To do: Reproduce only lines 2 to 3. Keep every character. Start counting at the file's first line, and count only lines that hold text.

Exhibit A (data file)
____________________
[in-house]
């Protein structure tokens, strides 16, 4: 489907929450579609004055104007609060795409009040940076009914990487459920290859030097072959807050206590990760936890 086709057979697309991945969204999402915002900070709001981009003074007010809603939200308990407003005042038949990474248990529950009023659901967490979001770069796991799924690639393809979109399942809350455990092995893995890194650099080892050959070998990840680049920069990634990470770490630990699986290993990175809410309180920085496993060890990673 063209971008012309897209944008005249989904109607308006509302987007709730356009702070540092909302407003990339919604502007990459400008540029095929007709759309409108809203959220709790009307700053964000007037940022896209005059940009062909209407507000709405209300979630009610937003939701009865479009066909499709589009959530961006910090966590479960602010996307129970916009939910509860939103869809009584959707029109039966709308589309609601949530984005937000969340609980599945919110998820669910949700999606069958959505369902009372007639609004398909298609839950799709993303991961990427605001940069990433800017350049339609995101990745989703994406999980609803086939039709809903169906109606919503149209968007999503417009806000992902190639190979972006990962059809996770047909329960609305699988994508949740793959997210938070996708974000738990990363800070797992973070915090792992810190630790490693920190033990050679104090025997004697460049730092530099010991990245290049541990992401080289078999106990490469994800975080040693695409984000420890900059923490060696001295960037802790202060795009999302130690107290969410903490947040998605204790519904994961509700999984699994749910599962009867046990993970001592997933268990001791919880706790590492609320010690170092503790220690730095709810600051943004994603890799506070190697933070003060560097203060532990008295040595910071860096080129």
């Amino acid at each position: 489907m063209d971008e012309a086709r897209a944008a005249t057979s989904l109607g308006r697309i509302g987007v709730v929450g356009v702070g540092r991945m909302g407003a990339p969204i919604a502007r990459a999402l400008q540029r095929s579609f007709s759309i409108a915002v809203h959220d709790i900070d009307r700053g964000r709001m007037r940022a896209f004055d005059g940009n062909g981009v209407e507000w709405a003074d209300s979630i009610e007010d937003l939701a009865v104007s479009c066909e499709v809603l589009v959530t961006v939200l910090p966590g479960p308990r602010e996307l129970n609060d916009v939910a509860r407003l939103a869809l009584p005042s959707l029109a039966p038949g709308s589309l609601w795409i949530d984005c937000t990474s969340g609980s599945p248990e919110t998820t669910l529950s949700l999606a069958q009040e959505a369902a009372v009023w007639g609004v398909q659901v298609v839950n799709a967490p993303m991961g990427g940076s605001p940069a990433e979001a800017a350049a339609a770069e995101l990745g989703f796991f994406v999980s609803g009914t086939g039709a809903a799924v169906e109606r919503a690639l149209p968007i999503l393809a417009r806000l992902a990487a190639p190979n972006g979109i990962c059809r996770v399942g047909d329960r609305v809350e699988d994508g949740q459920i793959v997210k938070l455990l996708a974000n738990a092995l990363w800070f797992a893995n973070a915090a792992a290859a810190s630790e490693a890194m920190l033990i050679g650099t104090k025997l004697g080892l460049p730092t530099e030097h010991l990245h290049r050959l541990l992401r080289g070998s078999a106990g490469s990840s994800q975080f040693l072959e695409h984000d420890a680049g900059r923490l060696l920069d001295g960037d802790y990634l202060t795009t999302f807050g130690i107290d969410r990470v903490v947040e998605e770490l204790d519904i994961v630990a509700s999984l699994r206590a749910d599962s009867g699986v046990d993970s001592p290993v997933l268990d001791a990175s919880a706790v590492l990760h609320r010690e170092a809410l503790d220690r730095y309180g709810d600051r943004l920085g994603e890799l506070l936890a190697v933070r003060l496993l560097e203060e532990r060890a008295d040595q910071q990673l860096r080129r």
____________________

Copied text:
């Protein structure tokens, strides 16, 4: 489907929450579609004055104007609060795409009040940076009914990487459920290859030097072959807050206590990760936890 086709057979697309991945969204999402915002900070709001981009003074007010809603939200308990407003005042038949990474248990529950009023659901967490979001770069796991799924690639393809979109399942809350455990092995893995890194650099080892050959070998990840680049920069990634990470770490630990699986290993990175809410309180920085496993060890990673 063209971008012309897209944008005249989904109607308006509302987007709730356009702070540092909302407003990339919604502007990459400008540029095929007709759309409108809203959220709790009307700053964000007037940022896209005059940009062909209407507000709405209300979630009610937003939701009865479009066909499709589009959530961006910090966590479960602010996307129970916009939910509860939103869809009584959707029109039966709308589309609601949530984005937000969340609980599945919110998820669910949700999606069958959505369902009372007639609004398909298609839950799709993303991961990427605001940069990433800017350049339609995101990745989703994406999980609803086939039709809903169906109606919503149209968007999503417009806000992902190639190979972006990962059809996770047909329960609305699988994508949740793959997210938070996708974000738990990363800070797992973070915090792992810190630790490693920190033990050679104090025997004697460049730092530099010991990245290049541990992401080289078999106990490469994800975080040693695409984000420890900059923490060696001295960037802790202060795009999302130690107290969410903490947040998605204790519904994961509700999984699994749910599962009867046990993970001592997933268990001791919880706790590492609320010690170092503790220690730095709810600051943004994603890799506070190697933070003060560097203060532990008295040595910071860096080129």
């Amino acid at each position: 489907m063209d971008e012309a086709r897209a944008a005249t057979s989904l109607g308006r697309i509302g987007v709730v929450g356009v702070g540092r991945m909302g407003a990339p969204i919604a502007r990459a999402l400008q540029r095929s579609f007709s759309i409108a915002v809203h959220d709790i900070d009307r700053g964000r709001m007037r940022a896209f004055d005059g940009n062909g981009v209407e507000w709405a003074d209300s979630i009610e007010d937003l939701a009865v104007s479009c066909e499709v809603l589009v959530t961006v939200l910090p966590g479960p308990r602010e996307l129970n609060d916009v939910a509860r407003l939103a869809l009584p005042s959707l029109a039966p038949g709308s589309l609601w795409i949530d984005c937000t990474s969340g609980s599945p248990e919110t998820t669910l529950s949700l999606a069958q009040e959505a369902a009372v009023w007639g609004v398909q659901v298609v839950n799709a967490p993303m991961g990427g940076s605001p940069a990433e979001a800017a350049a339609a770069e995101l990745g989703f796991f994406v999980s609803g009914t086939g039709a809903a799924v169906e109606r919503a690639l149209p968007i999503l393809a417009r806000l992902a990487a190639p190979n972006g979109i990962c059809r996770v399942g047909d329960r609305v809350e699988d994508g949740q459920i793959v997210k938070l455990l996708a974000n738990a092995l990363w800070f797992a893995n973070a915090a792992a290859a810190s630790e490693a890194m920190l033990i050679g650099t104090k025997l004697g080892l460049p730092t530099e030097h010991l990245h290049r050959l541990l992401r080289g070998s078999a106990g490469s990840s994800q975080f040693l072959e695409h984000d420890a680049g900059r923490l060696l920069d001295g960037d802790y990634l202060t795009t999302f807050g130690i107290d969410r990470v903490v947040e998605e770490l204790d519904i994961v630990a509700s999984l699994r206590a749910d599962s009867g699986v046990d993970s001592p290993v997933l268990d001791a990175s919880a706790v590492l990760h609320r010690e170092a809410l503790d220690r730095y309180g709810d600051r943004l920085g994603e890799l506070l936890a190697v933070r003060l496993l560097e203060e532990r060890a008295d040595q910071q990673l860096r080129r």